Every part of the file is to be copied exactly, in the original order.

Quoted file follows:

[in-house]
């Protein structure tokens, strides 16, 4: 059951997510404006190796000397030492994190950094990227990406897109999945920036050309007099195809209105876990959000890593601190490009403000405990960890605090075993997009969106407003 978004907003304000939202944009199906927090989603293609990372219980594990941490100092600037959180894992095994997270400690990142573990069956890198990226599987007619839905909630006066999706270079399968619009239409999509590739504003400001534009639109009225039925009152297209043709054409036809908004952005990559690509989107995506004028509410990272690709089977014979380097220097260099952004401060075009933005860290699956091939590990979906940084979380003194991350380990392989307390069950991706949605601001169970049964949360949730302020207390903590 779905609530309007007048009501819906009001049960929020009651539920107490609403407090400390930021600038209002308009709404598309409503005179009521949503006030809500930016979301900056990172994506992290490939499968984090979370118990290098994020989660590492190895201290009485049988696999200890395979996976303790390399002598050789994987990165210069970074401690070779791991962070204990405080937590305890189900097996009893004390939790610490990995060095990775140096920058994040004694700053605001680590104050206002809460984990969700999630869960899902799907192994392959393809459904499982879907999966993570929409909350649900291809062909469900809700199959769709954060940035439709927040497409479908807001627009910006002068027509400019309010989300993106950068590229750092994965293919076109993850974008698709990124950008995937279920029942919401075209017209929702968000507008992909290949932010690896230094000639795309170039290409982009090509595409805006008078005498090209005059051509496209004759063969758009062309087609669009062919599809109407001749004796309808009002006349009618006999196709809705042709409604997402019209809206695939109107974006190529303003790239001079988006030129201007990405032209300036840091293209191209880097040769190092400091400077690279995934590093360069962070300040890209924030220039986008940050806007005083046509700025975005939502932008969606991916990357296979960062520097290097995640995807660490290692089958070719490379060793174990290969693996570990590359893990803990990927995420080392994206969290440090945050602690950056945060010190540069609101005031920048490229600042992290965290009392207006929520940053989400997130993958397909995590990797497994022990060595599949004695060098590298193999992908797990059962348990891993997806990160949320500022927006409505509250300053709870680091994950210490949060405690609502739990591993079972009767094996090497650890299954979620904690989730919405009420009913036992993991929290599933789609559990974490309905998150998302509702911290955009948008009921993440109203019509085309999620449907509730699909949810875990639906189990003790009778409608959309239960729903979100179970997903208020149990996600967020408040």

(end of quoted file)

[in-house]
């Protein structure tokens, strides 16, 4: 059951997510404006190796000397030492994190950094990227990406897109999945920036050309007099195809209105876990959000890593601190490009403000405990960890605090075993997009969106407003 978004907003304000939202944009199906927090989603293609990372219980594990941490100092600037959180894992095994997270400690990142573990069956890198990226599987007619839905909630006066999706270079399968619009239409999509590739504003400001534009639109009225039925009152297209043709054409036809908004952005990559690509989107995506004028509410990272690709089977014979380097220097260099952004401060075009933005860290699956091939590990979906940084979380003194991350380990392989307390069950991706949605601001169970049964949360949730302020207390903590 779905609530309007007048009501819906009001049960929020009651539920107490609403407090400390930021600038209002308009709404598309409503005179009521949503006030809500930016979301900056990172994506992290490939499968984090979370118990290098994020989660590492190895201290009485049988696999200890395979996976303790390399002598050789994987990165210069970074401690070779791991962070204990405080937590305890189900097996009893004390939790610490990995060095990775140096920058994040004694700053605001680590104050206002809460984990969700999630869960899902799907192994392959393809459904499982879907999966993570929409909350649900291809062909469900809700199959769709954060940035439709927040497409479908807001627009910006002068027509400019309010989300993106950068590229750092994965293919076109993850974008698709990124950008995937279920029942919401075209017209929702968000507008992909290949932010690896230094000639795309170039290409982009090509595409805006008078005498090209005059051509496209004759063969758009062309087609669009062919599809109407001749004796309808009002006349009618006999196709809705042709409604997402019209809206695939109107974006190529303003790239001079988006030129201007990405032209300036840091293209191209880097040769190092400091400077690279995934590093360069962070300040890209924030220039986008940050806007005083046509700025975005939502932008969606991916990357296979960062520097290097995640995807660490290692089958070719490379060793174990290969693996570990590359893990803990990927995420080392994206969290440090945050602690950056945060010190540069609101005031920048490229600042992290965290009392207006929520940053989400997130993958397909995590990797497994022990060595599949004695060098590298193999992908797990059962348990891993997806990160949320500022927006409505509250300053709870680091994950210490949060405690609502739990591993079972009767094996090497650890299954979620904690989730919405009420009913036992993991929290599933789609559990974490309905998150998302509702911290955009948008009921993440109203019509085309999620449907509730699909949810875990639906189990003790009778409608959309239960729903979100179970997903208020149990996600967020408040």